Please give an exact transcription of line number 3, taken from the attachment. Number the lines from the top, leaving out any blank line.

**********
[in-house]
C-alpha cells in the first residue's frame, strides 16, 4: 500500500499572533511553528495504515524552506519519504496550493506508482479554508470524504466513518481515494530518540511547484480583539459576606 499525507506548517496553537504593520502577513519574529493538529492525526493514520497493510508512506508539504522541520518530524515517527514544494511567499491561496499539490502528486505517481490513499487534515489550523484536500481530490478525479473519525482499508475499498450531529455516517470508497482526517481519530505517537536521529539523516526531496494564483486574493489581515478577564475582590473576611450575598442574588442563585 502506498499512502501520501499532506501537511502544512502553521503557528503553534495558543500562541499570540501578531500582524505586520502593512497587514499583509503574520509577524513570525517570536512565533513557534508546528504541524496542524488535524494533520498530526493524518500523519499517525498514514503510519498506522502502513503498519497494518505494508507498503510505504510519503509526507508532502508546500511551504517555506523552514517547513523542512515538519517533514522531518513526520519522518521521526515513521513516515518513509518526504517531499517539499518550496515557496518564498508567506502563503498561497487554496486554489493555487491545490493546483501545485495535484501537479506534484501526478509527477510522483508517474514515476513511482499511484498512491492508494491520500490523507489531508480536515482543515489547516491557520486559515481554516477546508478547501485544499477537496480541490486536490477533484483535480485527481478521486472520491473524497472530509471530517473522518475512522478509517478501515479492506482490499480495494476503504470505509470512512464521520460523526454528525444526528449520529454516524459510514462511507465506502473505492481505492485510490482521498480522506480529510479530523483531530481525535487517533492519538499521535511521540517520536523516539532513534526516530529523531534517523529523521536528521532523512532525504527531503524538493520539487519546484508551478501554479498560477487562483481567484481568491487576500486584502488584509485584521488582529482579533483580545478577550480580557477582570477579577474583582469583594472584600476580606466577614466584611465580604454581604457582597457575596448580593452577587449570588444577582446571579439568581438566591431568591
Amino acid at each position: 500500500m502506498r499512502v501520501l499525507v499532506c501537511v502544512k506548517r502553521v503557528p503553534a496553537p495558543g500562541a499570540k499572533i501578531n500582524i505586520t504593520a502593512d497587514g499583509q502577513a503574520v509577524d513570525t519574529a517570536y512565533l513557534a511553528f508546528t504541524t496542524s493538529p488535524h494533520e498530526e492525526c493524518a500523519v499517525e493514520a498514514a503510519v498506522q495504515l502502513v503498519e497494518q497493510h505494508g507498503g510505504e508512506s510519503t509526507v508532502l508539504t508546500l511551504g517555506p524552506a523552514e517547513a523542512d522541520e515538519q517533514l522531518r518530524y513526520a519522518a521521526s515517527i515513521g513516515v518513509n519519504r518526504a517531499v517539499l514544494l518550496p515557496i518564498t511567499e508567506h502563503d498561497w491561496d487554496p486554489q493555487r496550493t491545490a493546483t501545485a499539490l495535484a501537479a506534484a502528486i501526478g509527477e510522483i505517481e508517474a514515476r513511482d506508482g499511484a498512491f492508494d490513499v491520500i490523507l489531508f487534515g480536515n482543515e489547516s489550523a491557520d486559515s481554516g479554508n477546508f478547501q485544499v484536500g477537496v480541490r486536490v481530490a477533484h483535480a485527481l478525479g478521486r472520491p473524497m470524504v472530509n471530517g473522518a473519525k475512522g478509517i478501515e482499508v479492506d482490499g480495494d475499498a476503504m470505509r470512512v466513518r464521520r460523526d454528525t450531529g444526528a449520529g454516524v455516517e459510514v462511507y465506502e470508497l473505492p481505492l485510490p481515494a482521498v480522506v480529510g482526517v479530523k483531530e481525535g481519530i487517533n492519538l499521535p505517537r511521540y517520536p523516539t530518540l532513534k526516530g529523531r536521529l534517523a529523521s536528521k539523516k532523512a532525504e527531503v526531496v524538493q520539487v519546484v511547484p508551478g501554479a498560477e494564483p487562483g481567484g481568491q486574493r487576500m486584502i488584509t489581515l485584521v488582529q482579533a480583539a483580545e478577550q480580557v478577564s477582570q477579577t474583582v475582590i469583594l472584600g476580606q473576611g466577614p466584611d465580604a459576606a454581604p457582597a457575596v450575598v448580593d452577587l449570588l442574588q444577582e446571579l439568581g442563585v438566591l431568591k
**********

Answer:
Amino acid at each position: 500500500m502506498r499512502v501520501l499525507v499532506c501537511v502544512k506548517r502553521v503557528p503553534a496553537p495558543g500562541a499570540k499572533i501578531n500582524i505586520t504593520a502593512d497587514g499583509q502577513a503574520v509577524d513570525t519574529a517570536y512565533l513557534a511553528f508546528t504541524t496542524s493538529p488535524h494533520e498530526e492525526c493524518a500523519v499517525e493514520a498514514a503510519v498506522q495504515l502502513v503498519e497494518q497493510h505494508g507498503g510505504e508512506s510519503t509526507v508532502l508539504t508546500l511551504g517555506p524552506a523552514e517547513a523542512d522541520e515538519q517533514l522531518r518530524y513526520a519522518a521521526s515517527i515513521g513516515v518513509n519519504r518526504a517531499v517539499l514544494l518550496p515557496i518564498t511567499e508567506h502563503d498561497w491561496d487554496p486554489q493555487r496550493t491545490a493546483t501545485a499539490l495535484a501537479a506534484a502528486i501526478g509527477e510522483i505517481e508517474a514515476r513511482d506508482g499511484a498512491f492508494d490513499v491520500i490523507l489531508f487534515g480536515n482543515e489547516s489550523a491557520d486559515s481554516g479554508n477546508f478547501q485544499v484536500g477537496v480541490r486536490v481530490a477533484h483535480a485527481l478525479g478521486r472520491p473524497m470524504v472530509n471530517g473522518a473519525k475512522g478509517i478501515e482499508v479492506d482490499g480495494d475499498a476503504m470505509r470512512v466513518r464521520r460523526d454528525t450531529g444526528a449520529g454516524v455516517e459510514v462511507y465506502e470508497l473505492p481505492l485510490p481515494a482521498v480522506v480529510g482526517v479530523k483531530e481525535g481519530i487517533n492519538l499521535p505517537r511521540y517520536p523516539t530518540l532513534k526516530g529523531r536521529l534517523a529523521s536528521k539523516k532523512a532525504e527531503v526531496v524538493q520539487v519546484v511547484p508551478g501554479a498560477e494564483p487562483g481567484g481568491q486574493r487576500m486584502i488584509t489581515l485584521v488582529q482579533a480583539a483580545e478577550q480580557v478577564s477582570q477579577t474583582v475582590i469583594l472584600g476580606q473576611g466577614p466584611d465580604a459576606a454581604p457582597a457575596v450575598v448580593d452577587l449570588l442574588q444577582e446571579l439568581g442563585v438566591l431568591k